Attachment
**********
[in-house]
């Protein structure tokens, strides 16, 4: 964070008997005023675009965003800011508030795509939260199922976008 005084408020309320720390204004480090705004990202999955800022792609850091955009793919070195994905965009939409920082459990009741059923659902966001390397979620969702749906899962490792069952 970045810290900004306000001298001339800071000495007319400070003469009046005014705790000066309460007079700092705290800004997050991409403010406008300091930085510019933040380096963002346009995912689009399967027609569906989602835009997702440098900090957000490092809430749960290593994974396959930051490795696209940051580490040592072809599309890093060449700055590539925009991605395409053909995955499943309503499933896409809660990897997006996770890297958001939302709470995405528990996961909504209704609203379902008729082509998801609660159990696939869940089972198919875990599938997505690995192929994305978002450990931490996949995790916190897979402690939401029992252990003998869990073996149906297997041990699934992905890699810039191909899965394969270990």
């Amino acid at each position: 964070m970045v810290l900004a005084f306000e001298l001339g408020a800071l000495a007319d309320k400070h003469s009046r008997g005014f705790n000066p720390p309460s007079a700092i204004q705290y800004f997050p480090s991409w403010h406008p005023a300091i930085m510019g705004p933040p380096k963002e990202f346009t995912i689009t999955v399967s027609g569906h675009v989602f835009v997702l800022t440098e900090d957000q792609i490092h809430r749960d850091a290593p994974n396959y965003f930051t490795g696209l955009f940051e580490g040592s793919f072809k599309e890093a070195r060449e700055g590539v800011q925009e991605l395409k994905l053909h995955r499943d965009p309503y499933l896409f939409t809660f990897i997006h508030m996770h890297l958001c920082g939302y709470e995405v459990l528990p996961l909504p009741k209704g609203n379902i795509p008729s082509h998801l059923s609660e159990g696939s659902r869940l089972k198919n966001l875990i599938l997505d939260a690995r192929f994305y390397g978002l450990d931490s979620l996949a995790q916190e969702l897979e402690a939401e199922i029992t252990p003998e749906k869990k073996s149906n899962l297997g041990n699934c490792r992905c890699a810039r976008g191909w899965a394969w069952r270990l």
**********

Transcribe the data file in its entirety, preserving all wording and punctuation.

[in-house]
């Protein structure tokens, strides 16, 4: 964070008997005023675009965003800011508030795509939260199922976008 005084408020309320720390204004480090705004990202999955800022792609850091955009793919070195994905965009939409920082459990009741059923659902966001390397979620969702749906899962490792069952 970045810290900004306000001298001339800071000495007319400070003469009046005014705790000066309460007079700092705290800004997050991409403010406008300091930085510019933040380096963002346009995912689009399967027609569906989602835009997702440098900090957000490092809430749960290593994974396959930051490795696209940051580490040592072809599309890093060449700055590539925009991605395409053909995955499943309503499933896409809660990897997006996770890297958001939302709470995405528990996961909504209704609203379902008729082509998801609660159990696939869940089972198919875990599938997505690995192929994305978002450990931490996949995790916190897979402690939401029992252990003998869990073996149906297997041990699934992905890699810039191909899965394969270990």
């Amino acid at each position: 964070m970045v810290l900004a005084f306000e001298l001339g408020a800071l000495a007319d309320k400070h003469s009046r008997g005014f705790n000066p720390p309460s007079a700092i204004q705290y800004f997050p480090s991409w403010h406008p005023a300091i930085m510019g705004p933040p380096k963002e990202f346009t995912i689009t999955v399967s027609g569906h675009v989602f835009v997702l800022t440098e900090d957000q792609i490092h809430r749960d850091a290593p994974n396959y965003f930051t490795g696209l955009f940051e580490g040592s793919f072809k599309e890093a070195r060449e700055g590539v800011q925009e991605l395409k994905l053909h995955r499943d965009p309503y499933l896409f939409t809660f990897i997006h508030m996770h890297l958001c920082g939302y709470e995405v459990l528990p996961l909504p009741k209704g609203n379902i795509p008729s082509h998801l059923s609660e159990g696939s659902r869940l089972k198919n966001l875990i599938l997505d939260a690995r192929f994305y390397g978002l450990d931490s979620l996949a995790q916190e969702l897979e402690a939401e199922i029992t252990p003998e749906k869990k073996s149906n899962l297997g041990n699934c490792r992905c890699a810039r976008g191909w899965a394969w069952r270990l």